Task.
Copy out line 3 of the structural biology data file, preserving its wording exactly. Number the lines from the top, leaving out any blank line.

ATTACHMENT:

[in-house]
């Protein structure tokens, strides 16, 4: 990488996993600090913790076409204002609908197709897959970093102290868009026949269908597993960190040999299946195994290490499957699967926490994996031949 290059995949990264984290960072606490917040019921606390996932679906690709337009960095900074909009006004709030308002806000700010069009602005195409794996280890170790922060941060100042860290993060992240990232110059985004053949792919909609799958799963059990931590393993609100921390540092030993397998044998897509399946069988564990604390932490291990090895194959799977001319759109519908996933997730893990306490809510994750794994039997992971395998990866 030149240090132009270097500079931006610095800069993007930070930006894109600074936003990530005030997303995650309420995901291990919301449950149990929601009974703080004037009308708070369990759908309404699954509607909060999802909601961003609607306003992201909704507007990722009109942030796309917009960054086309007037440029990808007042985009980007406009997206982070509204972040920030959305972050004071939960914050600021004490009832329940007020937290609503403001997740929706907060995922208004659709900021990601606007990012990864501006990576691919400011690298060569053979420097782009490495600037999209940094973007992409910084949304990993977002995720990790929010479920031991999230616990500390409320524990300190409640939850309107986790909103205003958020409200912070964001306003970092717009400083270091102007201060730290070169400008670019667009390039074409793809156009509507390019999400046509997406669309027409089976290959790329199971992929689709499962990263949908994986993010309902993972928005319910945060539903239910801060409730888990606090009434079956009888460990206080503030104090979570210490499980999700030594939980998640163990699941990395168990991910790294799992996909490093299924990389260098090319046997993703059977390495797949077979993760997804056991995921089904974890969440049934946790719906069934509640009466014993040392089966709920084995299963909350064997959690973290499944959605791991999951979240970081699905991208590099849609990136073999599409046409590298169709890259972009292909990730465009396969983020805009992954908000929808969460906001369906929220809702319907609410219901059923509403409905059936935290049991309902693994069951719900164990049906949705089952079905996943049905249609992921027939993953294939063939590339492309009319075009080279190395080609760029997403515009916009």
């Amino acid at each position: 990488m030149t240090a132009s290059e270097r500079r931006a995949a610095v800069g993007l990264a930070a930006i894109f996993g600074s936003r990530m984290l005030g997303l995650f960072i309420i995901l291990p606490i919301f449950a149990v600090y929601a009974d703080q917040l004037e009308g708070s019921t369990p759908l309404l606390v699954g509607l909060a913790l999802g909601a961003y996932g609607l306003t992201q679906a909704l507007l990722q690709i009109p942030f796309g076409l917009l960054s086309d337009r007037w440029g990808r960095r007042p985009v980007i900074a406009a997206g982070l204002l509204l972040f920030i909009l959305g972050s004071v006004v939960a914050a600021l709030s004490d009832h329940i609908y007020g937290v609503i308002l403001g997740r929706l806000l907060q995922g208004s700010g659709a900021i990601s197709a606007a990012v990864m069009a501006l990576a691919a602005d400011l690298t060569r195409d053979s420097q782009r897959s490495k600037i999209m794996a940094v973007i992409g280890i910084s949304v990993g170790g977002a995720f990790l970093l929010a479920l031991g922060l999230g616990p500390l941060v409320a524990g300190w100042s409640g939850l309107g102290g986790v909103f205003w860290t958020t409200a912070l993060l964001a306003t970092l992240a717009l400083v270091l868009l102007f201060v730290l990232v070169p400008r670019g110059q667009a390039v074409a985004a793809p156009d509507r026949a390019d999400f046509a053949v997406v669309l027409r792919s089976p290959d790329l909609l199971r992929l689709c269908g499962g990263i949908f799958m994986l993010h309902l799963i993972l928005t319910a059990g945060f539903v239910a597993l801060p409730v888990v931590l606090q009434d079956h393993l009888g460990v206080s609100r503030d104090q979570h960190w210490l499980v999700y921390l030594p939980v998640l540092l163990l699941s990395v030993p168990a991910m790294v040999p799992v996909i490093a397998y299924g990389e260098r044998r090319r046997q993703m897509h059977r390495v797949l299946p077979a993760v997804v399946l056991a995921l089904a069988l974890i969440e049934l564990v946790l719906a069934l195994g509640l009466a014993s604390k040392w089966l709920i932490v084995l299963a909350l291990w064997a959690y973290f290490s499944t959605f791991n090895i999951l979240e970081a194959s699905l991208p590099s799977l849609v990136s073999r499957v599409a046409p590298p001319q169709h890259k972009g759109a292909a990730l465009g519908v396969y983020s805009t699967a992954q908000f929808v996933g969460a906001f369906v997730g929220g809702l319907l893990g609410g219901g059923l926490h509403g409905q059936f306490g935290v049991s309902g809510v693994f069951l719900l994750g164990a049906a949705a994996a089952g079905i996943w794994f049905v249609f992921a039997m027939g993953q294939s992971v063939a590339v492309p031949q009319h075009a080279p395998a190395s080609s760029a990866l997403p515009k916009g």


């Amino acid at each position: 990488m030149t240090a132009s290059e270097r500079r931006a995949a610095v800069g993007l990264a930070a930006i894109f996993g600074s936003r990530m984290l005030g997303l995650f960072i309420i995901l291990p606490i919301f449950a149990v600090y929601a009974d703080q917040l004037e009308g708070s019921t369990p759908l309404l606390v699954g509607l909060a913790l999802g909601a961003y996932g609607l306003t992201q679906a909704l507007l990722q690709i009109p942030f796309g076409l917009l960054s086309d337009r007037w440029g990808r960095r007042p985009v980007i900074a406009a997206g982070l204002l509204l972040f920030i909009l959305g972050s004071v006004v939960a914050a600021l709030s004490d009832h329940i609908y007020g937290v609503i308002l403001g997740r929706l806000l907060q995922g208004s700010g659709a900021i990601s197709a606007a990012v990864m069009a501006l990576a691919a602005d400011l690298t060569r195409d053979s420097q782009r897959s490495k600037i999209m794996a940094v973007i992409g280890i910084s949304v990993g170790g977002a995720f990790l970093l929010a479920l031991g922060l999230g616990p500390l941060v409320a524990g300190w100042s409640g939850l309107g102290g986790v909103f205003w860290t958020t409200a912070l993060l964001a306003t970092l992240a717009l400083v270091l868009l102007f201060v730290l990232v070169p400008r670019g110059q667009a390039v074409a985004a793809p156009d509507r026949a390019d999400f046509a053949v997406v669309l027409r792919s089976p290959d790329l909609l199971r992929l689709c269908g499962g990263i949908f799958m994986l993010h309902l799963i993972l928005t319910a059990g945060f539903v239910a597993l801060p409730v888990v931590l606090q009434d079956h393993l009888g460990v206080s609100r503030d104090q979570h960190w210490l499980v999700y921390l030594p939980v998640l540092l163990l699941s990395v030993p168990a991910m790294v040999p799992v996909i490093a397998y299924g990389e260098r044998r090319r046997q993703m897509h059977r390495v797949l299946p077979a993760v997804v399946l056991a995921l089904a069988l974890i969440e049934l564990v946790l719906a069934l195994g509640l009466a014993s604390k040392w089966l709920i932490v084995l299963a909350l291990w064997a959690y973290f290490s499944t959605f791991n090895i999951l979240e970081a194959s699905l991208p590099s799977l849609v990136s073999r499957v599409a046409p590298p001319q169709h890259k972009g759109a292909a990730l465009g519908v396969y983020s805009t699967a992954q908000f929808v996933g969460a906001f369906v997730g929220g809702l319907l893990g609410g219901g059923l926490h509403g409905q059936f306490g935290v049991s309902g809510v693994f069951l719900l994750g164990a049906a949705a994996a089952g079905i996943w794994f049905v249609f992921a039997m027939g993953q294939s992971v063939a590339v492309p031949q009319h075009a080279p395998a190395s080609s760029a990866l997403p515009k916009g």